So there it is: we preach to lead people to God, first at the Eucharist, and then in daily life. Interpreting the Scriptures is only half of the job; the other half is to interpret people’s lives via the scriptural lens. And that is what people really hunger for, a life that is connected to God and full of meaning. We preach for encounter; we preach to bring people closer to God, to guide, to facilitate or make more possible the encounter of our hearers with a living God. When we finish
preaching on a given day, we want our listeners to sense that God is holding out a divine hand of friendship to them, full of a passionate love for them.
Meeting the living God changes us. We call this metanoia (conversion or transformation) and on the basis of that transformation – which is an ongoing, lifelong process – we are moved to gratitude, wonder, and love, which grounds the desire to live differently, to respond and serve in a life of missionary or intentional discipleship, devoted to service and mission. So we might say the proximate goal of preaching is the experience of meeting God or Jesus, while the ultimate goal is to produce disciples. Only that experience of encounter confers the power to change human life and orient it away from sin and selfishness and toward the divine. And only the experience of a love that great, that effective, can instill in us the desire to respond with thanks and love, a desire which can be solidified into the committed sort of life we call holiness or being a disciple of Christ. The encounter experience, the transformation, thankfulness, hope, committed response – all are gifts of God. Preaching is not their source, but may serve as an effective vehicle through which God can work, and may awaken the faith needed to receive them.
So the potential inherent in preaching is no small thing. Our preaching could lead people away from God, away from their true selves. Our preaching could dull the hearer’s spiritual senses through superficiality or boredom. Or our preaching could address the most urgent longings of the human heart, and lead the hearer to the only place those longings can be fulfilled.
But if the opportunity in preaching is great, so is the challenge. How does one preach for encounter? An important question, and a much bigger topic. For now, just a few suggestions:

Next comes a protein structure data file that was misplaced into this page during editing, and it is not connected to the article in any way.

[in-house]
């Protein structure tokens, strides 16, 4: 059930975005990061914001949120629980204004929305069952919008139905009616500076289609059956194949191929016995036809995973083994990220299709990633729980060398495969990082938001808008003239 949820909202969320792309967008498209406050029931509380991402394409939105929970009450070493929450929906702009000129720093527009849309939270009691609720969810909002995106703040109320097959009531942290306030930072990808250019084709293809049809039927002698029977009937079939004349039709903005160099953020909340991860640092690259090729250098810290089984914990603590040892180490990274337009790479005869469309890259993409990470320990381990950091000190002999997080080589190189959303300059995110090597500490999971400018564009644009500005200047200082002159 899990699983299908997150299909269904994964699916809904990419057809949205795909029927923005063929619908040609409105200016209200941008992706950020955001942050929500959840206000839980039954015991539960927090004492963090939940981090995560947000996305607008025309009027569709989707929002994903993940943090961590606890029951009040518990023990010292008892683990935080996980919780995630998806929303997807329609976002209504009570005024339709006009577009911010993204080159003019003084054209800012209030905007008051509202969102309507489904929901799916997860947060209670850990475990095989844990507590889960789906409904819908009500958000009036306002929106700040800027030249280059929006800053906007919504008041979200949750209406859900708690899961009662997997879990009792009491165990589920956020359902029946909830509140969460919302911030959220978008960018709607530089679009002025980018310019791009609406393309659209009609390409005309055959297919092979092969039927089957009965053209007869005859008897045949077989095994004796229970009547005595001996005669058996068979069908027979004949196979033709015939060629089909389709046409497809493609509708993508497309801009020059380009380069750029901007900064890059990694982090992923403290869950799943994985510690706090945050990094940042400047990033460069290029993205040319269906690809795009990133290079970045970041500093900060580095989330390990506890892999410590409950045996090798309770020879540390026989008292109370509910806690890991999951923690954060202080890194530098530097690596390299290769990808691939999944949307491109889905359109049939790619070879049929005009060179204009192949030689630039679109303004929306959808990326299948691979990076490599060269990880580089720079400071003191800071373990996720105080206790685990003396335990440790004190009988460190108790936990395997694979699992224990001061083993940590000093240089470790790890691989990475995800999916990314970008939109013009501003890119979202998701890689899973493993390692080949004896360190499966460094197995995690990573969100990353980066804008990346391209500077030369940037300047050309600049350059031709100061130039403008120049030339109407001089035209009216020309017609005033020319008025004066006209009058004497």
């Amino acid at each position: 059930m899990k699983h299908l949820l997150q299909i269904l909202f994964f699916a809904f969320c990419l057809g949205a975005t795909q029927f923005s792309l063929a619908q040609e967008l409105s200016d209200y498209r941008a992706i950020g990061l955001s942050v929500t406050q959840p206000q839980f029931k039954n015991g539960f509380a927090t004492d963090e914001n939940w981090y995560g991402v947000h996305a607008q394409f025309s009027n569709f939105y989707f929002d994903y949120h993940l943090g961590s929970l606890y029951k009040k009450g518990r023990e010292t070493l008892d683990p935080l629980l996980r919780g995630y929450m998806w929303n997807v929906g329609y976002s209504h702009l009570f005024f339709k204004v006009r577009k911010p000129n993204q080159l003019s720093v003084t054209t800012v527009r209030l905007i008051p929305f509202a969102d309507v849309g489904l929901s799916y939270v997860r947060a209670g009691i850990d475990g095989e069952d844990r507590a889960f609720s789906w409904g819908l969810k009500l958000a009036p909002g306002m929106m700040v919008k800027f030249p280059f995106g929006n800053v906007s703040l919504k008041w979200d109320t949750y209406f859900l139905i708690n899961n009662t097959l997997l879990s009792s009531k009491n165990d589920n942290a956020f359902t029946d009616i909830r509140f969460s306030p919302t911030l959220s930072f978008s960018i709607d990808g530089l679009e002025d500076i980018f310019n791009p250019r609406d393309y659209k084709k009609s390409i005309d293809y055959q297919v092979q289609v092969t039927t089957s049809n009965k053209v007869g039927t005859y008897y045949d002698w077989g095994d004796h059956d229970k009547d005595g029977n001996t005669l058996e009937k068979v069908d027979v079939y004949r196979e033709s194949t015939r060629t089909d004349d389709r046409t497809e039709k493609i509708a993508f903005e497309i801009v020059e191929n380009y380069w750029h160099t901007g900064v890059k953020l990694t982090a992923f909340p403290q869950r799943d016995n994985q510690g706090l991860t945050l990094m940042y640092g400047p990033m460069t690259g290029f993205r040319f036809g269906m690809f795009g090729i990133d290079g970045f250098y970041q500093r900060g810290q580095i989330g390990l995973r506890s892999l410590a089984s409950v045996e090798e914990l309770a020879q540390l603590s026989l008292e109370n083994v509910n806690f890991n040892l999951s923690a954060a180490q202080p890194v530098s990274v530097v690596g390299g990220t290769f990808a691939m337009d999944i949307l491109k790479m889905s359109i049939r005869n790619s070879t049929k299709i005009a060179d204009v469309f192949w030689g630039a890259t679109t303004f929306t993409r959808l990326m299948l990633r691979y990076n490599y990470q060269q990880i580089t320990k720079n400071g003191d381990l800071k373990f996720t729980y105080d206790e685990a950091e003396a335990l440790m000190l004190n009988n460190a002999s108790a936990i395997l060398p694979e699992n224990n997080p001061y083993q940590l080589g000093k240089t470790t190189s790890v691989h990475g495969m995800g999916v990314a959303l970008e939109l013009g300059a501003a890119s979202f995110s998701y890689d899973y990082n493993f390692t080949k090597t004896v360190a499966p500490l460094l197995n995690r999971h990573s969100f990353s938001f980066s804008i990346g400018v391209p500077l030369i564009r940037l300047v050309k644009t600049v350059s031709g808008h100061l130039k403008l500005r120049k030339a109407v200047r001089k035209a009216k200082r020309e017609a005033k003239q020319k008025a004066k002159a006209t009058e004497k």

Make every homily good news, the kind of good news that really matters to the way people see their lives and live them out. You are a spiritual leader for your people. Dare to speak with them about important matters of the spirit. Hold out life and hope to your hearers. Never tire of speaking of Jesus and the meaning of his life, death, and resurrection. Point to the goal of God’s Kingdom, and to God’s grace-filled action among us.
Ask yourself what sort of personal witness, what sorts of language, what stories, examples, rituals, metaphors worked to bring you closer to the Lord, and helped set your foot on the path of discipleship. These may be precious resources in your preaching. And as you use them, you will be able to speak with conviction and fervor.
As you preach, speak in the language of spirituality. Read the saints. Catholic Christianity has a wealth of spiritualities and spiritual insights. Spirituality is engendered by language that is direct, relational, urgent, intimate. Learn from the ways the Scriptures themselves lead us to God, and from the ways the great spiritual masters have helped so many to follow their footsteps to the experience of God.
Remember that human relationship can be sacramental of the relationship with God. As you preach, help people see how to nurture healthy relationships and an active sense of community with others on the road. Friendship and community are powerful tonics for the loneliness and rootlessness which are so common today. They are the context in which we come to recognize God’s love.
As preachers, we are servants of God. We serve God’s desire to encounter His people as “mediators of meaning” (Fulfilled in Your Hearing), that is to say, those who facilitate the two-way conversation between God and human beings.
(Part 1 of 3)